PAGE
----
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Identity Theft
A lost or stolen wallet or purse is a gold mine of information for a new kind of crook: the identity thief.

Identity thieves can use information found in your wallet or purse from credit cards, checks, your social security card, even health insurance cards to establish new accounts in your name. That could create an identity crisis that can take months to detect, and even longer to unravel.

Tips for Preventing Identity Theft
If your wallet or purse is lost or stolen, the Federal Trade Commission (FTC) suggests that you:
  • File a report with the police immediately. Get a copy in case your bank, credit card company or insurance company needs proof of the crime
  • Cancel each credit and charge card. Get new cards with new account numbers
  • Call the fraud departments of the major credit reporting agencies:
    • Equifax: 800-525-6285
    • Experian: 888-397-3742
    • TransUnion: 800-680-7289
  • Ask them to put a fraud alert on your account and add a victim's statement to your file requesting that creditors contact you before opening new accounts in your name
  • Ask the credit bureaus for copies of your credit reports. Review your reports carefully to make sure no additional fraudulent accounts have been opened in your name or unauthorized changes made to your existing accounts. In a few months, order new copies of your reports to verify your corrections and changes, and to make sure no new fraudulent activity has occurred
  • Report the loss to your bank if your wallet or purse contained bank account information, including account numbers, ATM cards or checks. Cancel checking and savings accounts and open new ones. Stop payments on outstanding checks
  • Get a new ATM card, account number and personal identification number (PIN) or password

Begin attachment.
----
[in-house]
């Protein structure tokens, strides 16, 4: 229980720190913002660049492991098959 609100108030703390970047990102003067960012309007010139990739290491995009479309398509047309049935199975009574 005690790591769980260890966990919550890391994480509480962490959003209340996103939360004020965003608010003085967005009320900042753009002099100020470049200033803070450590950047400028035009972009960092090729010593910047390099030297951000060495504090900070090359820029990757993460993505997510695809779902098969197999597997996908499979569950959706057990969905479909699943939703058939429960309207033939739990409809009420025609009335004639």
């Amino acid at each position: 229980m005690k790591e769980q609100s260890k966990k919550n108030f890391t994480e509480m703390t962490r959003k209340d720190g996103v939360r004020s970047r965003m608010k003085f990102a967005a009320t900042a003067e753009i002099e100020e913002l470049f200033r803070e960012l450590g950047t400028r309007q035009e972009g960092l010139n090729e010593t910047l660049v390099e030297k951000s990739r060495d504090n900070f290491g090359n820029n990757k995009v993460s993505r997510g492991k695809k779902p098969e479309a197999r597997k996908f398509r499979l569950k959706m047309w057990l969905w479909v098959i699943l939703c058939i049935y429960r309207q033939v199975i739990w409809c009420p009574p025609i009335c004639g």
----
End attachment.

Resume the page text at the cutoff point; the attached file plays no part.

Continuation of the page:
• Report your missing driver's license to the Texas Department of Public Safety. The Ft. Bend County office is located at:
    5505 Ave. N. (FM 2218)
    Rosenberg, TX
    You may also call them at 281-232-4334.
  • Change the locks on your home and car if your keys were taken. Don't give an identity thief access to even more personal property and information.

Contacting the Federal Trade Commission
If you have been a victim of identity theft, file a complaint with the FTC by contacting:
  • FTC's Identity Theft Hotline
    Toll-free: 877-IDTHEFT (438-4338)
    TDD: 202-326-2502;
  • Identity Theft Clearinghouse, Federal Trade Commission
    600 Pennsylvania Ave. NW.
    Washington, DC 20580

Step-by-Step Advice
Read this and make a copy for your files in case you need to refer to it someday. Maybe we should all take some of his advice:
  • Do not sign the back of your credit cards. Instead, put "photo ID required"
  • When you are writing checks to pay on your credit card accounts, do not put the complete account number on the "for" line. Instead, just put the last four numbers. The credit card company knows the rest of the number, and anyone who might be handling your check as it passes through all the check processing channels won't have access to it
  • Put your work phone number on your checks instead of your home phone. If you have a post office box, use that instead of your home address. If you do not have a post office box, use your work address
  • Never have your social security number printed on your checks. You can add it if it is necessary, but if you have It printed, anyone can get it
  • Place the contents of your wallet on a photocopy machine. Do both sides of each license, credit card, etc. You will know what you had in your wallet and all of the account numbers and phone numbers to call and cancel. Keep the photocopy in a safe place. Also, carry a photocopy of your passport when traveling either here or abroad. We've all heard horror stories about fraud that's committed on us in stealing a name, address, social security number, and credit cards
  • Cancel credit cards immediately, but the key is having the toll free numbers and your card numbers handy so you know whom to call. Keep those where you can find them
  • File a police report immediately in the jurisdiction where your credit cards, etc and other information were stolen. This proves to credit providers you were diligent, and this is a first step toward an investigation (if there is one)
  • Call the three national credit reporting organizations immediately to place a fraud alert on your name, and also call the social security fraud line number. I had never heard of doing that until advised by a bank that called to tell me an application for credit was made over the internet in my name. The alert means any company that checks your credit knows your information was stolen, and they have to contact you by phone to authorize new credit


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